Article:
“This fiction is too puerile to need or to deserve refutation. Nor do they receive any countenance from the Apocalypse, from which it is known that they extracted a gloss for their error, (Revelation 20:4,) since the thousand years there mentioned refer not to the eternal blessedness of the Church, but only to the various troubles which await the Church militant in this world” (Institutes 3.25.5).
Category Archives: Eschatology
Eschatology (or the study of the end) has fallen on challenging times. What was once understood as a facet of the gospel intended to provide the Church with hope, has now become fodder for end times prognosticators. This shift in emphasis represents a system that relegates the discussion of Eschatology proper to secondary status since it is erroneously seen as theories about the tribulation, rapture, and millennium to the exclusion of emphasis on Christ’s Second Advent and the hope that is provided therein.
Eschatology; Biblical, Historical, and Practical Approaches, is a festschrift (a collection of essays written in honor of a particular scholar) dedicated to Craig Blaising in honor of his sixty-fifth birthday. Blaising’s work extended to theological method, Patristics, Wesley, but he is most notably known for his work in eschatology and more precisely Progressive Dispensationalism, hence the subject matter of this festschrift. This work is without the end time’s speculations that typically make up books on eschatology. Rather, I see this work as an attempt to make inroads with the blessed hope for which eschatology was intended.
The subtitle reads “Biblical, Historical, and Practical Approaches” outlining the focus of the book. The book is divided into four parts, the first being The Doctrine of the Future and Its Foundation. The purpose of this section is to orient the reader on key foundational concepts such as continuities and discontinuities between Old and New Testaments, the teaching of future things and their relation to the hope that is offered to the believer, and since eschatology hinges on biblical prophecy, this section offers a discussion on the weakening of prophecy which seeks to explain how future prophetic fulfillment is undermined, hence causing a “weakening.”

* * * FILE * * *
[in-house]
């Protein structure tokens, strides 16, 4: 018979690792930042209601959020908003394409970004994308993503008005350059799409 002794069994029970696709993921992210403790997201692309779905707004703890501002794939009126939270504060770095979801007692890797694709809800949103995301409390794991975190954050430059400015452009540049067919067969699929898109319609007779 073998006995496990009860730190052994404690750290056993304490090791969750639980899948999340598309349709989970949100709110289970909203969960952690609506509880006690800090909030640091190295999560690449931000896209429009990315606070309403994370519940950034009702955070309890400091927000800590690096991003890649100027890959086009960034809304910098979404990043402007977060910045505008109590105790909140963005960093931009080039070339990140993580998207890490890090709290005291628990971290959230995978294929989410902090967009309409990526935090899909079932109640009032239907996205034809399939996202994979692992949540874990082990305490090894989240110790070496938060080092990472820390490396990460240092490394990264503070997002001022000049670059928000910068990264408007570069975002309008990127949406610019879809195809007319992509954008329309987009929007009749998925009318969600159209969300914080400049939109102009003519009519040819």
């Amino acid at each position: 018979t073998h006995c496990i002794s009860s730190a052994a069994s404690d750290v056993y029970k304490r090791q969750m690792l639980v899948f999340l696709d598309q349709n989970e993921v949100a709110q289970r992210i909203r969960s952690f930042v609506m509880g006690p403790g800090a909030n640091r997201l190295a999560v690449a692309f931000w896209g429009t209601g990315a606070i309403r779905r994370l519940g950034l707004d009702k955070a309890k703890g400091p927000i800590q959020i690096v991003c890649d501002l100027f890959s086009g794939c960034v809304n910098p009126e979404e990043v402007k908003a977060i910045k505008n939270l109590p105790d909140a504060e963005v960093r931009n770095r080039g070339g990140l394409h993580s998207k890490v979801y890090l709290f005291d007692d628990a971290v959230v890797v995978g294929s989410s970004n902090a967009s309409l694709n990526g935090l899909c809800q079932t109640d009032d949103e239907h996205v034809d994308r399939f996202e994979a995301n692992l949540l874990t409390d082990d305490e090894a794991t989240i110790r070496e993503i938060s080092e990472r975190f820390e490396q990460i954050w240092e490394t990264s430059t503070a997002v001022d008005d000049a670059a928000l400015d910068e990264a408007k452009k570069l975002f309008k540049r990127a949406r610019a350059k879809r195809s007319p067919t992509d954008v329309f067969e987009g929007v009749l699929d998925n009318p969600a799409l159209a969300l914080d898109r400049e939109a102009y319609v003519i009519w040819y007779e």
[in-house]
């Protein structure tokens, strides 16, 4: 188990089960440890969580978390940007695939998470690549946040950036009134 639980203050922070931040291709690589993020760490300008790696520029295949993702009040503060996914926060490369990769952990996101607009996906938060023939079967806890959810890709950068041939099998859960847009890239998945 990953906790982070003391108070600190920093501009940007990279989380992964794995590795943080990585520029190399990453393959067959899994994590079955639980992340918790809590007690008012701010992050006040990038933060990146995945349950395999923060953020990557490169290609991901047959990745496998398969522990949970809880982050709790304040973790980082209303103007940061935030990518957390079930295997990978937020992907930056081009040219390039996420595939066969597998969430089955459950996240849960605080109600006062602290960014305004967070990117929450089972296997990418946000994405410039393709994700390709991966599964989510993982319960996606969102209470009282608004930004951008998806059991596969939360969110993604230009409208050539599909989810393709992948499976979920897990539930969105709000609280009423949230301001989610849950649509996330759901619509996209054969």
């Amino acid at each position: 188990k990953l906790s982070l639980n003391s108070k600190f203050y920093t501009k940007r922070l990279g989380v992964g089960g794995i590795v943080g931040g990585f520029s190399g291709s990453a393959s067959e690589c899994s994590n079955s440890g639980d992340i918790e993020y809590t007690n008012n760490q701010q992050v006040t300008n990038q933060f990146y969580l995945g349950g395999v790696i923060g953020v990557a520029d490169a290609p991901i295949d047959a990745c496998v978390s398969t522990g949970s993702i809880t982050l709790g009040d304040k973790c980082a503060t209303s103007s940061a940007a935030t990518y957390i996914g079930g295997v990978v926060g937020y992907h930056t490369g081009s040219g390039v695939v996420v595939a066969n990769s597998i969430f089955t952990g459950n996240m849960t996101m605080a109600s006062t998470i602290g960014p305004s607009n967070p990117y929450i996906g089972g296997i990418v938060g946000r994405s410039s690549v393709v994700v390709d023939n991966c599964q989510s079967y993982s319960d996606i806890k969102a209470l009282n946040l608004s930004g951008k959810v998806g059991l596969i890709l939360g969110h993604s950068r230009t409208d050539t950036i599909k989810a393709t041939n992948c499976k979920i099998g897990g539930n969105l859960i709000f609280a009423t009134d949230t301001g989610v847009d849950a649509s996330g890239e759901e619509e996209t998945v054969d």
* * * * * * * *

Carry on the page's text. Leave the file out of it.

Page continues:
No work on eschatology would be complete without reviewing the subject matter in light of Biblical Theology. Part 2 provides such a treatment with discussions on Old Testament teachings of the future, covering the Pentateuch, historical books, wisdom literature, and ending in the prophets. The discussion continues into the New Testament covering the writings of John, the Synoptic Gospels, the writings of Paul, and Hebrews.
Having covered Biblical Theology, Part 3 discusses Historical Theology. In so doing, it traces the teaching of western patristic writers like Justin Martyr, Irenaeus, Origin, Athanasius, and Augustine and in the Reformation era, such authors as John Calvin and the Anabaptists. Other collective bodies such as the Baptists and contemporary evangelical theology are also dealt with. This treatment of historical theology helps the reader understand how the biblical data was understood in various traditions, eras, and among different Christian denominations.
Lastly there is the “Practical” approach mentioned in the subtitle. Part 4 rightfully concludes the work on eschatology with a section on how to properly inculcate eschatology into ministry. I realize this might sound foreign but it is important reminding us that all good theology is practical.
There is much to commend in this book. Primarily that the message of hope is central to the study of eschatology. It isn’t uncommon to find in works of eschatology a speculative approach accompanied by an argumentative tone that leaves the reader wondering how this is at all relevant to the Christian faith. Such an approach is detrimental to this important biblical teaching. In Paul’s first letter to the Church of the Thessalonians he mentions the reason for him talking about future things is because he doesn’t want them to be uninformed like those who have no hope (4:13). It is evident that Paul’s message about the future was a message of hope. He further says, later in this discussion, to use this message to encourage (4:18).